A week earlier, Colleen Clark had been questioned by the Portland PD in connection with the disappearance and suspected death of her two-year-old son, Henry. The actual evidence amounted to a bloodstained blanket discovered beneath the spare tire of her car ten days after the boy went missing, and the testimony of her husband, Stephen, who told police that Colleen had been struggling with anger issues and depression relating to her son. He had also, he claimed, discovered bruises on the child’s arms, which his wife had attributed to Henry’s undeniably rambunctious nature; the boy was a little ball of energy, and when he wasn’t running, he was falling.
Regardless, Stephen Clark had been on the verge of reporting his suspicions to the family physician when Henry disappeared.
As in every parent’s nightmare, Henry Clark had seemingly been abducted from his toddler bed while his mother was asleep in the next room and his father was away on a business trip to New York. An exhausted Colleen told investigators that she’d slept comparatively late on the morning in question. A night of undisturbed rest was a rarity for her, and on those occasions when Henry didn’t look for attention during the night, her body went into shutdown. She woke shortly after seven and went to check on her son, only to find the bed empty and the window standing open. She immediately searched the garden, in case he had somehow managed to climb out, however unlikely this might have been — she admitted that, in her panic, she hadn’t been thinking straight — before calling her husband, quickly followed by the police.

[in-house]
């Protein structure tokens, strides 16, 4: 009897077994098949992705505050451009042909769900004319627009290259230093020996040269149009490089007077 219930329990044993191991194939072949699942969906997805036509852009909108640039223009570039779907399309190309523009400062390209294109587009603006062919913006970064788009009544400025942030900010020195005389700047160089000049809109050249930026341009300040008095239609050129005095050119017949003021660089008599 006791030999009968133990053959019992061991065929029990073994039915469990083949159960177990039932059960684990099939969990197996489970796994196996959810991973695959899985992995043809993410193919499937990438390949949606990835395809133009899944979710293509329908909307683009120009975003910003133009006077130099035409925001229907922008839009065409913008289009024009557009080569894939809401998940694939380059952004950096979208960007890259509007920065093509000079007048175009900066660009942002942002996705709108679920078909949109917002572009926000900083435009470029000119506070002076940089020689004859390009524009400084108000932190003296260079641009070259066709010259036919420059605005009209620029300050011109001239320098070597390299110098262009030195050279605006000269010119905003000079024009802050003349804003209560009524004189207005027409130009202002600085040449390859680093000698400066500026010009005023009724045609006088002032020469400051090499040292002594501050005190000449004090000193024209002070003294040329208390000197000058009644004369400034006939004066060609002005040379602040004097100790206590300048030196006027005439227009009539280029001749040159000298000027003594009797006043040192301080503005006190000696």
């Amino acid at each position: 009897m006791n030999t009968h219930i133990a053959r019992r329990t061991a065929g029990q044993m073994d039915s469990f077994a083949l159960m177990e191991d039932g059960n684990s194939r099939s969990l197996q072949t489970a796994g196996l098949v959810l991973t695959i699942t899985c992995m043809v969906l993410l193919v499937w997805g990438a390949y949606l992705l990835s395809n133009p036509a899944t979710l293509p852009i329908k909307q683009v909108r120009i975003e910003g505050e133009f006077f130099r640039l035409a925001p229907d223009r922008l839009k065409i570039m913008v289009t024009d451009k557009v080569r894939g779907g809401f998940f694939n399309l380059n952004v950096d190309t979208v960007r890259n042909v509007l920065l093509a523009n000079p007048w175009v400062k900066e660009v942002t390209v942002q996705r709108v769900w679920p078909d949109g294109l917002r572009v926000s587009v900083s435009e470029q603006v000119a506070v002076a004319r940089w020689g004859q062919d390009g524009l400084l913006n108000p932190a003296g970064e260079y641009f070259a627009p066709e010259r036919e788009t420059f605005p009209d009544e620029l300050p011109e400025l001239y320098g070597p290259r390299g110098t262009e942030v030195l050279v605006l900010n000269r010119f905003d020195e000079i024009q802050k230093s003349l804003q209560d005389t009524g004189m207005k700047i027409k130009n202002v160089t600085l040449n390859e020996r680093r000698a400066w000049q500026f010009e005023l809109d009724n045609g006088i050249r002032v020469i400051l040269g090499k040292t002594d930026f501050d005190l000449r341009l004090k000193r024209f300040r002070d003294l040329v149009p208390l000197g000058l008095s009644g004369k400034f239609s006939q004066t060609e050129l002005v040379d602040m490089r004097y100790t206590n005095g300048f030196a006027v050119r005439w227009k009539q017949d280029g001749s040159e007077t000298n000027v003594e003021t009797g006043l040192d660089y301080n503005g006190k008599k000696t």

Both parents made appeals for Henry’s safe return, but it was noted by some observers that the husband was more tearful than his wife, who appeared oddly detached and unemotional. It didn’t matter that there was more than one way to respond to trauma, and shock and guilt could make mannequins of the best of us. The mob wanted a show, but only one of the actors was prepared to provide it. Within days, rumors were already beginning to circulate. They were unfounded, but that was no obstacle, unfounded rumors being the best kind.
It was only after Stephen Clark persisted in raising his concerns about his wife with the police that her car was searched more thoroughly than before, and the blanket found concealed in the well. Tests subsequently revealed it to be soaked with Henry’s blood. Colleen was interviewed by police without a lawyer present. She was convinced she didn’t need one, which, as any lawyer will tell you, is one of the signs that a person probably does. She denied all knowledge of how the blanket came to be in her car, although she did recognize it as one that had been given to the Clarks a few Christmases earlier. The blanket had been placed in storage in the attic because Colleen didn’t like it and would permit it to be put on display only when she knew the givers might be coming to visit. Even this little detail was added to the testimony being used to damn her in the popular imagination: her husband’s family presented her with a nice blanket— expensive, too, not just a reject from the closeout shelves at Marshalls — but, ungrateful hypocrite that she was, she kept it hidden away from all eyes but theirs.